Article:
We are not looking at solar. But what is exciting is waste energy. We have a new project in the UK, where we are using waste in environment friendly way. Once it succeeds, we will replicate in other markets. India has a growing waste problem.
How important an opportunity is the sale of stressed assets?
Stressed asset sales is important for us because it gives a quick entry. We could do organically, but the asset sale leap frogs our entry into India.
There are three-four sectors that we are focused on - recycling, steel, auto and then other sectors like real estate, construction, financial services. Here we are interested but not in any particular asset.
Are you concerned about the valuations?
If they go beyond a certain level, we will sit back. Everyone has to build their own model and see what works best for them. Some assets may be more synergetic for some companies. It's perfectly logical.
We won’t pursue everything at any price. There is a number at which we will sit back.
Would you say Tata Steel has overbid for Bhushan Steel and Bhushan Power & Steel?
I would not say that. You have to show them some respect. They are among the longest and the most successful business groups. So they know what they are doing. We shouldn’t second guess a company like that. It’s one of the greatest success stories of our time.
While you are interested in Bhushan Power & Steel, Amtek and ABG Shipyard, there is also a second list of defaulting companies that has been put out.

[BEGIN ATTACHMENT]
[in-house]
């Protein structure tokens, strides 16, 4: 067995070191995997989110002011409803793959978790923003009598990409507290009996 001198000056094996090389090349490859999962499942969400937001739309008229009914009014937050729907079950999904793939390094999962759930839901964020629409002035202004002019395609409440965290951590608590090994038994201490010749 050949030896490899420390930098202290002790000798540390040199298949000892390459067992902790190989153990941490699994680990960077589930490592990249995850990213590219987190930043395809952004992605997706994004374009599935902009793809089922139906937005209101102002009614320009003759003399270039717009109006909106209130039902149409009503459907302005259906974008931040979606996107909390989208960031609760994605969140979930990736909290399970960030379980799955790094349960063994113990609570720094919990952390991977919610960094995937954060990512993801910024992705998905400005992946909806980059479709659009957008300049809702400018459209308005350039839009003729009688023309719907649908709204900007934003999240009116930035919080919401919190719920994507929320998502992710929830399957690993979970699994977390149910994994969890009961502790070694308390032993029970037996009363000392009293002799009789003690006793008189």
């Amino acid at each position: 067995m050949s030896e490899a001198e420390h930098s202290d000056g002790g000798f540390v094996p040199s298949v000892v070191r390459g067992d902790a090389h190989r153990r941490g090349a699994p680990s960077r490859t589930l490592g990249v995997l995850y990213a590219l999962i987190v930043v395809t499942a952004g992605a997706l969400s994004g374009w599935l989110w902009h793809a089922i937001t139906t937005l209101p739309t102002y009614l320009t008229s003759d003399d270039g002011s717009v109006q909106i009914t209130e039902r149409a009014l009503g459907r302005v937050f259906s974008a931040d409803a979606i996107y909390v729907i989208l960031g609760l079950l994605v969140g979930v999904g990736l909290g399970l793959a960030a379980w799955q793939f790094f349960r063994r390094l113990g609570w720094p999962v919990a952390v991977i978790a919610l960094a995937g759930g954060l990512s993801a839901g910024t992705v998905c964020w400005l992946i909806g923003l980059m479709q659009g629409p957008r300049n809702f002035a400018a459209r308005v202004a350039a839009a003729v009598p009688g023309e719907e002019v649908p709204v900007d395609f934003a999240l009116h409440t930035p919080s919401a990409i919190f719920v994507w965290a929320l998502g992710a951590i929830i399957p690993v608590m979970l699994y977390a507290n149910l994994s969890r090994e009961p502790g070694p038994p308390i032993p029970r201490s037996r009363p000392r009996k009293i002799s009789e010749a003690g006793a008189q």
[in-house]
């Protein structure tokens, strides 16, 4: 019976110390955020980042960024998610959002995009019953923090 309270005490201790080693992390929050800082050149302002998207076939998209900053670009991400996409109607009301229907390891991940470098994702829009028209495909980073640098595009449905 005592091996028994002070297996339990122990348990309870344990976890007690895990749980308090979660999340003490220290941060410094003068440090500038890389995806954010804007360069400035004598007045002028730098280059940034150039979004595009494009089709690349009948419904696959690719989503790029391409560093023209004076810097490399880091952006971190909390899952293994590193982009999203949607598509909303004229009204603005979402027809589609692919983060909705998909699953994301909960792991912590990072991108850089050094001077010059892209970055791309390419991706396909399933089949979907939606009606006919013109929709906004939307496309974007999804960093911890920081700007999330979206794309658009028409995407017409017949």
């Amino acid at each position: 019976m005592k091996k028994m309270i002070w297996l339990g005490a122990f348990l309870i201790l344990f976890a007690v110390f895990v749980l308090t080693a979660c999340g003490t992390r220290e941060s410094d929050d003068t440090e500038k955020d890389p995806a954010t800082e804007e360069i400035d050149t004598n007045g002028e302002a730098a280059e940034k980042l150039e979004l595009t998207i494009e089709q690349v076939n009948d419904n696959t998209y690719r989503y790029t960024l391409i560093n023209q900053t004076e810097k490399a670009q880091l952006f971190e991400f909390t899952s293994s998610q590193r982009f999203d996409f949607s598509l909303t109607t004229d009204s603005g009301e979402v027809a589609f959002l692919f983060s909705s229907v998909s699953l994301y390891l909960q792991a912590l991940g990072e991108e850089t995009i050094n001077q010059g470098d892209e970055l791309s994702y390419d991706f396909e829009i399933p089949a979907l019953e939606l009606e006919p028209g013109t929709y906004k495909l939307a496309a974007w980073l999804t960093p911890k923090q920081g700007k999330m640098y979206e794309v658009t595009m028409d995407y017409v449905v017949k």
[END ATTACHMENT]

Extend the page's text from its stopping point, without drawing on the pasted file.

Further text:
We have a plenty of targets in the second list.
Like Uttam Galva?
I won’t speculate. But some are obvious ones.
The Insolvency and Bankruptcy Code is new for India. There have been some issues. How do you see its impact till now?
It can be frustrating but I have some sympathy for it as it is the first time. It’s changing history, something which is a great transformation.
Given the dynamics of the Indian market, would you look for a partner?
We are Indian. I would never underestimate India, but it’s not like we are going to Russia or China. India is family. We don’t feel uncomfortable.
Do you have a war chest for investments in India?
Concept of war chest is an old one. Today there is no constraint on capital. We never had to take on any debt. We don’t have external shareholder at the moment. If we do end up doing something bigger, and we need capital, we have access to it.
Have all the stressed companies you bought turned around?
All of them are profitable. All of them are above water.
Now you have businesses across continents. You travel a lot. On what time clock is your body right now?
Somewhere in the air… I don’t know (Laughs).
I do travel. But less than I used to, to be fair. When I was running the commodities business, I was doing 300 flights, most of them at nights. So I spent more nights in the air, than ground. It's less now.
Earlier I was literally living out of my suitcase.
How much do you involve yourself in each of the businesses?
I don’t get involved in day to day management of business. I have a great team. They run the business. I have regular review meeting. What keeps me running is M&A. That needs more travel, its more hand-down.
How much time do you spend with family?
Family…less than I should and less than I want to.
One last question. Will you bid for Air India?(Laughs). The short answer is no. But who knows. Aviation is a tough business. And you need some expertise in it. But you never know. We have got into sectors which I would have instinctively said no. But once you get into it and have a look, you realise you can make a difference. Something should happen to that business (Air India), that much I should say.